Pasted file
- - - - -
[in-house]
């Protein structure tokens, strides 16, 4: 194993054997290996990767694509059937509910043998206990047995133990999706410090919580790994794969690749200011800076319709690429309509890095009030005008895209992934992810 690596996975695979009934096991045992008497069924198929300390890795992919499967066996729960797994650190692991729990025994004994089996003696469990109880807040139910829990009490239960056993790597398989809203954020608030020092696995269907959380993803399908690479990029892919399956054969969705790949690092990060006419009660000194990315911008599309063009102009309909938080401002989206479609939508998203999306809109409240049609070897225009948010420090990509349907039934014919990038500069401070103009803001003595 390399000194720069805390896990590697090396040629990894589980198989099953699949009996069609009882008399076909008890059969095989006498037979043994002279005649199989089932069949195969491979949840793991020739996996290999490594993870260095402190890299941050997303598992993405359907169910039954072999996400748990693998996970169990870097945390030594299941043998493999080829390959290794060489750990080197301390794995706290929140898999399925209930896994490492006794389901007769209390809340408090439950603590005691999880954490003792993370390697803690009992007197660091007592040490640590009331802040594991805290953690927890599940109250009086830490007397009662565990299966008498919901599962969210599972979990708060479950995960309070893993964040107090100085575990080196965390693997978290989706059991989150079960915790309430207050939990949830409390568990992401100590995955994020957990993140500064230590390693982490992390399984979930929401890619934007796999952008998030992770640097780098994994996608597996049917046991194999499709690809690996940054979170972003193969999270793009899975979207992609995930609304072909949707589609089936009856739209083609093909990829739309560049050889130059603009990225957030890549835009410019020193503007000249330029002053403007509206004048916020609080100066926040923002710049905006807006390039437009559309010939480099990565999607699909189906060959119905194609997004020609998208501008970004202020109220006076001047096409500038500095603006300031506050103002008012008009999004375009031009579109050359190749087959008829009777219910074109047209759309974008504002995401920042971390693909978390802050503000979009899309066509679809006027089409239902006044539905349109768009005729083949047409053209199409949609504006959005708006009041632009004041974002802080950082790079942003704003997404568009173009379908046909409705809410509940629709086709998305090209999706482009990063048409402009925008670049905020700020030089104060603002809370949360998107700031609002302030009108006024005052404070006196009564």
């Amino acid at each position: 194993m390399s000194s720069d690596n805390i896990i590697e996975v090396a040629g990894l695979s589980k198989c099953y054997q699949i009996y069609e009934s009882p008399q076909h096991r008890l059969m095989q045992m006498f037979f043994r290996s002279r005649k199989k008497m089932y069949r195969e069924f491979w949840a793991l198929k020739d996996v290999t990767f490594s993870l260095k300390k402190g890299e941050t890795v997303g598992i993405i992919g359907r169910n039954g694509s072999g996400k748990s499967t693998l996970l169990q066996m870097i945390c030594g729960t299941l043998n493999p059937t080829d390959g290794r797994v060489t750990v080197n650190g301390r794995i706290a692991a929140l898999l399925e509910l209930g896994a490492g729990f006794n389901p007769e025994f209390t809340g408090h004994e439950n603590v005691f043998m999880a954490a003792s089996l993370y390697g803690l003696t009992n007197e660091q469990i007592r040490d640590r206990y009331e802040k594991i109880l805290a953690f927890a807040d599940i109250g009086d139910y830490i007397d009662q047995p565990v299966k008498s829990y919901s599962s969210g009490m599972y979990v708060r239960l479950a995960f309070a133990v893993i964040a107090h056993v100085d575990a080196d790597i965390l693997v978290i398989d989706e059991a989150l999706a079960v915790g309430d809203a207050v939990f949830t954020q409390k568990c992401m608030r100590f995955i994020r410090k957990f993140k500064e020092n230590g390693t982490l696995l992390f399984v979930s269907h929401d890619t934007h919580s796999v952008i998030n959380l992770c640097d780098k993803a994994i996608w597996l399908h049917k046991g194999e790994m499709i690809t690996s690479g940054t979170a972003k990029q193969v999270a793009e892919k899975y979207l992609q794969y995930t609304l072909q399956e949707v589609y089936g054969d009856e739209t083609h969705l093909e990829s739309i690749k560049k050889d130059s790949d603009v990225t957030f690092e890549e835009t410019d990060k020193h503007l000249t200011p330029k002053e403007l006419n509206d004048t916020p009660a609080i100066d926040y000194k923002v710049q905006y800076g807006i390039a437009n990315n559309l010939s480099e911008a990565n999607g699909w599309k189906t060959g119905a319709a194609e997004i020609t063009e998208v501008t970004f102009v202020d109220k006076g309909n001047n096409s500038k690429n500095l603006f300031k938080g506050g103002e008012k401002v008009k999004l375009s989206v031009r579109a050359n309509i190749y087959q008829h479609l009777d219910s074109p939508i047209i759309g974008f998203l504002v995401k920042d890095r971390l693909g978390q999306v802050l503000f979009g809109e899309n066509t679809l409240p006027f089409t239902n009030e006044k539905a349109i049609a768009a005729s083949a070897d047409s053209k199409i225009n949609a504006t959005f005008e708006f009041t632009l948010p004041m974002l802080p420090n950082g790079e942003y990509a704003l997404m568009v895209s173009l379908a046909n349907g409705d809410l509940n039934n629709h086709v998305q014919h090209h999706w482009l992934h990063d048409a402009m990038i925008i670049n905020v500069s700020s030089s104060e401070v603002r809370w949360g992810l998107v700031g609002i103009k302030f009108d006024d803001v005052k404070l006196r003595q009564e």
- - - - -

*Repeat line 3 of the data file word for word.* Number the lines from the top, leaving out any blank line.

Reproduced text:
């Amino acid at each position: 194993m390399s000194s720069d690596n805390i896990i590697e996975v090396a040629g990894l695979s589980k198989c099953y054997q699949i009996y069609e009934s009882p008399q076909h096991r008890l059969m095989q045992m006498f037979f043994r290996s002279r005649k199989k008497m089932y069949r195969e069924f491979w949840a793991l198929k020739d996996v290999t990767f490594s993870l260095k300390k402190g890299e941050t890795v997303g598992i993405i992919g359907r169910n039954g694509s072999g996400k748990s499967t693998l996970l169990q066996m870097i945390c030594g729960t299941l043998n493999p059937t080829d390959g290794r797994v060489t750990v080197n650190g301390r794995i706290a692991a929140l898999l399925e509910l209930g896994a490492g729990f006794n389901p007769e025994f209390t809340g408090h004994e439950n603590v005691f043998m999880a954490a003792s089996l993370y390697g803690l003696t009992n007197e660091q469990i007592r040490d640590r206990y009331e802040k594991i109880l805290a953690f927890a807040d599940i109250g009086d139910y830490i007397d009662q047995p565990v299966k008498s829990y919901s599962s969210g009490m599972y979990v708060r239960l479950a995960f309070a133990v893993i964040a107090h056993v100085d575990a080196d790597i965390l693997v978290i398989d989706e059991a989150l999706a079960v915790g309430d809203a207050v939990f949830t954020q409390k568990c992401m608030r100590f995955i994020r410090k957990f993140k500064e020092n230590g390693t982490l696995l992390f399984v979930s269907h929401d890619t934007h919580s796999v952008i998030n959380l992770c640097d780098k993803a994994i996608w597996l399908h049917k046991g194999e790994m499709i690809t690996s690479g940054t979170a972003k990029q193969v999270a793009e892919k899975y979207l992609q794969y995930t609304l072909q399956e949707v589609y089936g054969d009856e739209t083609h969705l093909e990829s739309i690749k560049k050889d130059s790949d603009v990225t957030f690092e890549e835009t410019d990060k020193h503007l000249t200011p330029k002053e403007l006419n509206d004048t916020p009660a609080i100066d926040y000194k923002v710049q905006y800076g807006i390039a437009n990315n559309l010939s480099e911008a990565n999607g699909w599309k189906t060959g119905a319709a194609e997004i020609t063009e998208v501008t970004f102009v202020d109220k006076g309909n001047n096409s500038k690429n500095l603006f300031k938080g506050g103002e008012k401002v008009k999004l375009s989206v031009r579109a050359n309509i190749y087959q008829h479609l009777d219910s074109p939508i047209i759309g974008f998203l504002v995401k920042d890095r971390l693909g978390q999306v802050l503000f979009g809109e899309n066509t679809l409240p006027f089409t239902n009030e006044k539905a349109i049609a768009a005729s083949a070897d047409s053209k199409i225009n949609a504006t959005f005008e708006f009041t632009l948010p004041m974002l802080p420090n950082g790079e942003y990509a704003l997404m568009v895209s173009l379908a046909n349907g409705d809410l509940n039934n629709h086709v998305q014919h090209h999706w482009l992934h990063d048409a402009m990038i925008i670049n905020v500069s700020s030089s104060e401070v603002r809370w949360g992810l998107v700031g609002i103009k302030f009108d006024d803001v005052k404070l006196r003595q009564e």